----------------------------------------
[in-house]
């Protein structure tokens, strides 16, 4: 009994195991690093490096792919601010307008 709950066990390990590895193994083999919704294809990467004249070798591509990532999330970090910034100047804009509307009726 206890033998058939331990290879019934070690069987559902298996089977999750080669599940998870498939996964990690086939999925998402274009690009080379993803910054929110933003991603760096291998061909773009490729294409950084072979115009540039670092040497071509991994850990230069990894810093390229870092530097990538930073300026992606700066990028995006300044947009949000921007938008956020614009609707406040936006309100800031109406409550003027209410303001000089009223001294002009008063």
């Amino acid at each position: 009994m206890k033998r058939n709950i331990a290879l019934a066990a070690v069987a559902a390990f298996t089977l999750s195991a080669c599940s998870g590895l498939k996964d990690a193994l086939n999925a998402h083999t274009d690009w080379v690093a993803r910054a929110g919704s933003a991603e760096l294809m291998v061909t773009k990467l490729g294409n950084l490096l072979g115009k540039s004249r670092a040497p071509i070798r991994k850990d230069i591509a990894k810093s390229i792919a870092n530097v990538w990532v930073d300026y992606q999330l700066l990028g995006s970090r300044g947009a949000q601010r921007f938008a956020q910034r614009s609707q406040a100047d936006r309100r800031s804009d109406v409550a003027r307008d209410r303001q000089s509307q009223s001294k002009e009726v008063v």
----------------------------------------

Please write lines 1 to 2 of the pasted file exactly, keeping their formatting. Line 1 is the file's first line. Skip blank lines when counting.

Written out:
[in-house]
């Protein structure tokens, strides 16, 4: 009994195991690093490096792919601010307008 709950066990390990590895193994083999919704294809990467004249070798591509990532999330970090910034100047804009509307009726 206890033998058939331990290879019934070690069987559902298996089977999750080669599940998870498939996964990690086939999925998402274009690009080379993803910054929110933003991603760096291998061909773009490729294409950084072979115009540039670092040497071509991994850990230069990894810093390229870092530097990538930073300026992606700066990028995006300044947009949000921007938008956020614009609707406040936006309100800031109406409550003027209410303001000089009223001294002009008063």